Alice doesn't live here anymore.
She's escrowed her abode in the rabbit's hole for a tonier time in Mad-hattan, earning bows in the bowels of the Marriott Marquis Theatre on Broadway, attending tea parties that would have Michele Bachmann breaking open the scones and cream.
It's actually all smoke and mirrors and looking glasses peering back at Lewis Carroll's classic children's books Alice's Adventures in Wonderland (1865) and Through the Looking Glass (1871), and taking a dipsy-doodle of a delightful spin on them in "Wonderland"wonderlandonbroadway.com , with a book by Gregory Boyd and Jack Murphy (also the lyricist), and music by Frank Wildhorn.
"Alice" in Wildhorn-land is a great place to be, with a mix of music abetting the mischief where rabbits run roughshod, and El Gato is cheesier than Cheshire -- but a cat of nine tales nevertheless.
It is all done with a modern-day dimension -- Alice is a grown separated mom with an attachment to splitting headaches and a depressed daughter all holed up in an eighth-floor walk-up apartment that wears them down -- without losing the Carroll cavalcade of characters.
And just what's in that tea that makes them all so chamomile-crazy?
Certainly composer Wildhorn is a perfect match for this wild bunch that would have confounded even Sam Peckinpah. In a way, Wildhorn has elevated the theme naturally; after all, it all started with a broken elevator.
He and his then-wife, Linda Eder, were living in a Manhattan complex where the elevator was always more down than up. And, says Wildhorn, he figured that if it ever worked, it would descend express right into Wonderland.
Just where he is now.
Guess the elevator's been fixed since?
"That was a long time ago," laughs Wildhorn of those early days of the millennium.
He's had a million ups since; the man who brought "Jekyll & Hyde" and "The Scarlet Pimpernel" to Broadway is no composer of mere pop-ups: His shows, notably those staged internationally, have years-long runs.
If his shows are for the ages -- "I wrote 'Wonderland' for ages 8 to 80; I started writing it for my son, when he was 8, and by the time I ended, I was actually writing it for my mother" -- will "Wonderland" be yet another Wildhorn wonder when it opens on April 17?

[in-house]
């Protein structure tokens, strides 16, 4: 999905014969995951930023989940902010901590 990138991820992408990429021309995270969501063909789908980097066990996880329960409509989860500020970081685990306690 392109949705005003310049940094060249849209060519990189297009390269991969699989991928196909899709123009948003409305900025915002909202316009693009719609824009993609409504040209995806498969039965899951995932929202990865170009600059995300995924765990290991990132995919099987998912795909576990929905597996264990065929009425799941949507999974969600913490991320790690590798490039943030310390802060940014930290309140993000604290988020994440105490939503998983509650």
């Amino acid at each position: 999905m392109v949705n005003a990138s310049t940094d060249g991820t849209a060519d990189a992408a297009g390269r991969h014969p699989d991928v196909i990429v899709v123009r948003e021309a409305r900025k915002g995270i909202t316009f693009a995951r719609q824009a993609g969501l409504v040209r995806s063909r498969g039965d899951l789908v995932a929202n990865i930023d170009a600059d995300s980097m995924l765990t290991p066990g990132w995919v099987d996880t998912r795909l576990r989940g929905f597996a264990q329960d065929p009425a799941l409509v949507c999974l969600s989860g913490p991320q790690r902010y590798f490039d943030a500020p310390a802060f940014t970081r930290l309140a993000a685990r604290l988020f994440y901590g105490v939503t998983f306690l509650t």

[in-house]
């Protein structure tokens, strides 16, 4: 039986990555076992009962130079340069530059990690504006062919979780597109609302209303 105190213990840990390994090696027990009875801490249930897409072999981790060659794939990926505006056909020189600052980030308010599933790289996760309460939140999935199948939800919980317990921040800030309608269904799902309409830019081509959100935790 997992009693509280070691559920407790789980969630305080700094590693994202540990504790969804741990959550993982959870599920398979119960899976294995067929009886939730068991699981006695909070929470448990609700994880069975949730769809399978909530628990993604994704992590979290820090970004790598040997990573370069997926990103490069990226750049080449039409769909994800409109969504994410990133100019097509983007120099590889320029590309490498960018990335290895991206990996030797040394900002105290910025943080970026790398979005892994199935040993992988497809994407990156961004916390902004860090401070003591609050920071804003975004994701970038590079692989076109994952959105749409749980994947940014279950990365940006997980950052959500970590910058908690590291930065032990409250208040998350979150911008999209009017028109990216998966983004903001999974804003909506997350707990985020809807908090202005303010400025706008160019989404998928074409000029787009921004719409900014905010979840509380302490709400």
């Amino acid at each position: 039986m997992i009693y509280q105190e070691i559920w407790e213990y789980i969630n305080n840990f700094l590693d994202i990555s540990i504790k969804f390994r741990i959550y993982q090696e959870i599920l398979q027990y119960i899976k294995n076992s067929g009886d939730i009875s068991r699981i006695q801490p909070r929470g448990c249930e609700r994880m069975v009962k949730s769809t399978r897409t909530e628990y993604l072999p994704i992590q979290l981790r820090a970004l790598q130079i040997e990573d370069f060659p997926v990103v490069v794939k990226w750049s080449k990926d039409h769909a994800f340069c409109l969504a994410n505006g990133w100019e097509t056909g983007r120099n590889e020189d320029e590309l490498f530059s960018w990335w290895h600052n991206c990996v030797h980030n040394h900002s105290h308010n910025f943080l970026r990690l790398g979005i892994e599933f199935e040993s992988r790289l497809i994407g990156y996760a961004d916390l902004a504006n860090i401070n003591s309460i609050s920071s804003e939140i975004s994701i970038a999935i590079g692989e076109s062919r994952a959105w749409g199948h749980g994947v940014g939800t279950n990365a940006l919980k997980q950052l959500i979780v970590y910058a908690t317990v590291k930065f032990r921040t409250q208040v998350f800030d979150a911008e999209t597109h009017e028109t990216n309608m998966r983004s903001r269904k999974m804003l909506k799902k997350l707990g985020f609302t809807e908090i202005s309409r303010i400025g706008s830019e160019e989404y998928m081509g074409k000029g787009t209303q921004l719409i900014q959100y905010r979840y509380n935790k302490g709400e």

The orchestration is of stirring strings and good reeds; but then, the stories were a great read. "I remember my mother and grandmother reading them to me when I was about 6," says the native New Yorker, who starts "all my projects" as recording devices before they ever make it to the stage. "I research projects and start hearing voices of the characters." And what they told him here made him "curiouser and curiouser."
"I felt with 'Alice,' I would have total freedom to use all my musical vocabulary."
"A" is for Alice: A pop music composer before he scored on Broadway, Wildhorn's is an eclectic beat.
Clearly, klezmer clings to his passions and heritage. "Listen to 'The Tea Party,' " he says of the Jewish-tinged gem that is "Polish-Russian klezmeresque," in a scene where tea leaves its characters sipping and carping amid wailing clarinets.
It all comes "from being raised with an Eastern European" Jewish sensitivity, claims the University of Southern California grad, where a scholarship is handed out in his name. His own scholar ship sets sail from a Jewish heritage rooted in a Romanian father and Russian mother.
Not bad for a piano man who picked out tunes originally for one key reason: to pick up girls. "I did too well in that area," says the twice-divorced dad of two, once married to his works' leading lady, Linda Eder.
His career has in a way been either/or: Either he accepts the trashing from critics that seems to come with each opening or he just basks in the bliss of audiences wrapping themselves in his transcendent tracks.
The critic crush? "A lot has to do with my not coming up through the New York ranks," he says of the so-called theatrical intelligentsia whose eyes pop out writing about Wildhorn's pop-oriented scores. "I think one day, 'Jekyll & Hyde' " -- as good a metaphor for his public/critical reception -- "will be talked about in an important way."
It's not just the rejection but the dismissive rants he objects to -- critics seemed to stage an uncivil war against "The Civil War" when it ran on Broadway with "Jekyll & Hyde" and "The Scarlet Pimpernel": Hey, critics, Wildhorn retorts, without retreat, "I'm a mensch, a good guy."
No need to wonder "Where Do Broken Hearts Go?" if he does feel hurt; the answer is all the way to the bank, which is where Whitney Houston's No. 1 version took Wildhorn when it broke internationally in 1988.
Breaking with the darker side of his other shows -- "Wonderland" is his first family-friendly musical offering -- Wildhorn is going with musical guns blazing.
But then, that kind of effort will suit him as well for his next major project, which has already triggered Broadway-bound buzz.
And that is? "Bonnie & Clyde," notes the composer of pop songs with a bullet.